September 11, 2011
Jesus, Bombs and Ice Cream
The story mentions Peaceful Tomorrow’s member Terry Rockefeller
By Sarah Hoye, CNN Belief Blog
Philadelphia (CNN) – An unlikely pairing took to the stage Saturday in front of a sold out audience at World Café Live to promote peace and ice cream.
Philadelphia-based Christian author and activist Shane Claiborne partnered with Ben Cohen, co-founder of Ben and Jerry’s Ice Cream, to raise public awareness about federal military spending.
The evening started off on a somber note with Cohen pouring 10,000 BB gun pellets into a metal container to illustrate the power of the United States’ nuclear arsenal in front of a stunned audience.
“It’s that kind of overkill mentality that drives an out-of-control Pentagon budget,” he said.
Cohen later used Oreos – with each one representing $10 billion of federal spending – to show how the money stacks up compared to social programs.
Cohen had read Claiborne’s book, “Jesus for President,” and thought the author was “on to something.”
The two were later introduced and planed the “Jesus, Bombs and Ice Cream Tour” over the past year.
“Imagine a world with fewer bombs and more ice cream,” Claiborne said. “We’re here (tonight) because it’s time to re-think our world and our federal budget.”
“There’s no better way we can imagine honoring the anniversary than by having hope that another world is possible,” he said.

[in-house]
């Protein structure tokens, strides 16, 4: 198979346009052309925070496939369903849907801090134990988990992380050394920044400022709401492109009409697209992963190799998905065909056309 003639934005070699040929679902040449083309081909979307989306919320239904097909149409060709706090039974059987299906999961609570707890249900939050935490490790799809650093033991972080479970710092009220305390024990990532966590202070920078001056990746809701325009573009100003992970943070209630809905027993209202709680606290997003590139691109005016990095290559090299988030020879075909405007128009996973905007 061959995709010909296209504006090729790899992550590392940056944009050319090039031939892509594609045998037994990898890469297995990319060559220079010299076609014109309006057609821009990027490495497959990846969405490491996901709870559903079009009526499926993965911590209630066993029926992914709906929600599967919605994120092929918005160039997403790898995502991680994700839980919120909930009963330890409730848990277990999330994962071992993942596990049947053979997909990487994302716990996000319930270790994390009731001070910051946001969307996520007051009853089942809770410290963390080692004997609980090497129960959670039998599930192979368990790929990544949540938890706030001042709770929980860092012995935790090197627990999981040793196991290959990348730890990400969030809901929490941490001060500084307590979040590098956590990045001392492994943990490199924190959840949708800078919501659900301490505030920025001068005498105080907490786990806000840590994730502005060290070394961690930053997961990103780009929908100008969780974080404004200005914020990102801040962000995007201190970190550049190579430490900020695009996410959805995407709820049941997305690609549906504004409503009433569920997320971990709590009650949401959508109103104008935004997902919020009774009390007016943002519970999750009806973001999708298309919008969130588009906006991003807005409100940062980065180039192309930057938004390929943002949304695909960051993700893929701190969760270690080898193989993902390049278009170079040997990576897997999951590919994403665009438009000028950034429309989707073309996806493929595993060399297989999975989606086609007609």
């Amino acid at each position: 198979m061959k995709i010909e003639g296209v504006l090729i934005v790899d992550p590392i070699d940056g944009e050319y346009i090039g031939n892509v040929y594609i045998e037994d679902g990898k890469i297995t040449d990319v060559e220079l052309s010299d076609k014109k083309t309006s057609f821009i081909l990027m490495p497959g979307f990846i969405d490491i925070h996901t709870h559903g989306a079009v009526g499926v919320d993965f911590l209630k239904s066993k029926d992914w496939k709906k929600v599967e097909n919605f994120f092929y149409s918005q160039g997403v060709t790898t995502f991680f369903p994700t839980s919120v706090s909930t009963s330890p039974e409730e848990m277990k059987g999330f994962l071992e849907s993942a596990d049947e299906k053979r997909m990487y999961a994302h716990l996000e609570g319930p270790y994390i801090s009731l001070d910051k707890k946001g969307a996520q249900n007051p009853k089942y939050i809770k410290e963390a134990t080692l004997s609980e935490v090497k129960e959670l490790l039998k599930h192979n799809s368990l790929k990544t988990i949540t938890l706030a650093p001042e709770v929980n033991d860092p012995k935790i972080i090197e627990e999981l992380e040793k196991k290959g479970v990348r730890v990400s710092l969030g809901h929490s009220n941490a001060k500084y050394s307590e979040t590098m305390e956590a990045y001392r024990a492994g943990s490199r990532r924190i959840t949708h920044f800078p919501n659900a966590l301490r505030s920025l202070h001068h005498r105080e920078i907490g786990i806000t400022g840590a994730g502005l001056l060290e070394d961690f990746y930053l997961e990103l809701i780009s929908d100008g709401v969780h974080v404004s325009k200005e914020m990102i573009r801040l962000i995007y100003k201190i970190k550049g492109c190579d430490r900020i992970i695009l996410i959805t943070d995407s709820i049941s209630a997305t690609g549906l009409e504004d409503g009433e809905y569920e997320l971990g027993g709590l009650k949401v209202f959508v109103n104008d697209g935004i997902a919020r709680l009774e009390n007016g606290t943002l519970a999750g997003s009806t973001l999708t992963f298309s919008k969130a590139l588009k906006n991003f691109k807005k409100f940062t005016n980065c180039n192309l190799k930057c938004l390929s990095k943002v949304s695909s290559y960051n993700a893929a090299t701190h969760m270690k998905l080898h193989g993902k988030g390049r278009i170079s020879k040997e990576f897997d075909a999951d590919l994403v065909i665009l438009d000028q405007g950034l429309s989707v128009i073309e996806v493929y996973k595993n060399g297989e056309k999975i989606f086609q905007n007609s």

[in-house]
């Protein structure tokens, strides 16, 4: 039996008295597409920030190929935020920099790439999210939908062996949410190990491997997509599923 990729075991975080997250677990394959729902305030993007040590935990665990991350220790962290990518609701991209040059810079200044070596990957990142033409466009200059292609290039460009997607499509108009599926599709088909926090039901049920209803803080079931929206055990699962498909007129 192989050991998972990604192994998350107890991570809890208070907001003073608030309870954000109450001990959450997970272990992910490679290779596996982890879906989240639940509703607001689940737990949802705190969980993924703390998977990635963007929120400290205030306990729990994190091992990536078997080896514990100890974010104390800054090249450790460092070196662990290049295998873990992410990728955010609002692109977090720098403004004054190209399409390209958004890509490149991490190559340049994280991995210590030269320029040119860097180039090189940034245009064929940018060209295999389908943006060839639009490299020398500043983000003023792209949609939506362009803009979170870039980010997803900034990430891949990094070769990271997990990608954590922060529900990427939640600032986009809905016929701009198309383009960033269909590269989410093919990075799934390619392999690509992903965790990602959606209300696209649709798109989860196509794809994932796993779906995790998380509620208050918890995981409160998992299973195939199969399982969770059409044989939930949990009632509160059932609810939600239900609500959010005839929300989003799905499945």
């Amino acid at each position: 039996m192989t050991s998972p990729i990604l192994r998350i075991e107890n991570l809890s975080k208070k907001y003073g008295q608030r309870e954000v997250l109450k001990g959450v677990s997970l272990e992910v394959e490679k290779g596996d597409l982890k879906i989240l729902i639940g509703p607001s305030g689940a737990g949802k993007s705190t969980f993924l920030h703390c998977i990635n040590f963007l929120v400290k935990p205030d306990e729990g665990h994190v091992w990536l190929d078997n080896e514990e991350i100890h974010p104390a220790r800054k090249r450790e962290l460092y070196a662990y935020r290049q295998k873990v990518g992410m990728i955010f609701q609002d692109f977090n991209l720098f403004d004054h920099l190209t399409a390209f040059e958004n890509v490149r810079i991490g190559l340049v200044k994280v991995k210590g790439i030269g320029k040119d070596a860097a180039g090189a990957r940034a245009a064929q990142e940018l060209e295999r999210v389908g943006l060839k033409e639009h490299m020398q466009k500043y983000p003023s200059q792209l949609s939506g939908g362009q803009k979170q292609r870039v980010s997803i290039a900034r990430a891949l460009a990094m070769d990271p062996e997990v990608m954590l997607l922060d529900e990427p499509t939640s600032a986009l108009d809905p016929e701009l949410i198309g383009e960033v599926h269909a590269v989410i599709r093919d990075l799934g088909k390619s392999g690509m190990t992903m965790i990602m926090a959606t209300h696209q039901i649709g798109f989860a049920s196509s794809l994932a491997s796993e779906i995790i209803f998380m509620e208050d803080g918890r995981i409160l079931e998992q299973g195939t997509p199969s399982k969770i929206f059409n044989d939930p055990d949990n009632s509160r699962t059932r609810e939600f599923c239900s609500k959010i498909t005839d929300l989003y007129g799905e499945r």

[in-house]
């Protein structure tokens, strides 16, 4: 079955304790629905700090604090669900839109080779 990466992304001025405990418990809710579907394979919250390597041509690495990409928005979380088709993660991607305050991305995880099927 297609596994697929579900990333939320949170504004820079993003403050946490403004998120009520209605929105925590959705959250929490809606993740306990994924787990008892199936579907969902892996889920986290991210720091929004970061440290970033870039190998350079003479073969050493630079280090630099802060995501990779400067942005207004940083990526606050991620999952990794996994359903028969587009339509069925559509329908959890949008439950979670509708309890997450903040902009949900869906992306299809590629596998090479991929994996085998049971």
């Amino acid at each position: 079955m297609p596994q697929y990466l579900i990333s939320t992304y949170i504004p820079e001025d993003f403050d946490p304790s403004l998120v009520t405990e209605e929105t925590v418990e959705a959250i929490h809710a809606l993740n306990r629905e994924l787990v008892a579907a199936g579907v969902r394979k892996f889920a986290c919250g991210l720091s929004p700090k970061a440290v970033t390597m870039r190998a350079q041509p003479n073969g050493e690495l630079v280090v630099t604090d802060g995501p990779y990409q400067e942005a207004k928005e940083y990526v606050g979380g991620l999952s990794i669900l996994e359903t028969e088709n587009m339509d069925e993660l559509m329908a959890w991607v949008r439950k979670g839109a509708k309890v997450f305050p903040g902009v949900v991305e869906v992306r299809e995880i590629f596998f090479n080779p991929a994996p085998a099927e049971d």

The duo hosted the 90-minute variety show critiquing military spending, violence and war. It included Iraq veteran-turned-activist Logan Laituri, and Terry Rockefeller, who lost her sister during the September 11 attacks.
“There can be no war on terror. War is terror,” said Rockefeller who has traveled to the Middle East as part of the anti-war group September 11th Families for Peaceful Tomorrows.
Artist and welder Josh Seitzer transformed a non-firing AK-47 into a potato pitchfork during Saturday
The event was peppered with musical performances by Philadelphia-based Christian rockers the Psalters and Nashville singer-songwriter John Francis.
Things grew lighter by the end of the evening, when the hosts asked audience members to fight for a more peaceful world before the comical anti-violence juggling act by world champion juggler Josh Horton left them laughing.
Cohen lay on the stage while Horton juggled large knives above him.
And of course, there was ice cream, courtesy of Ben and Jerry’s.
“If we’re going to have fewer bombs and more ice cream, we need to shift our budget to what helps people live instead of killing people,” Cohen said.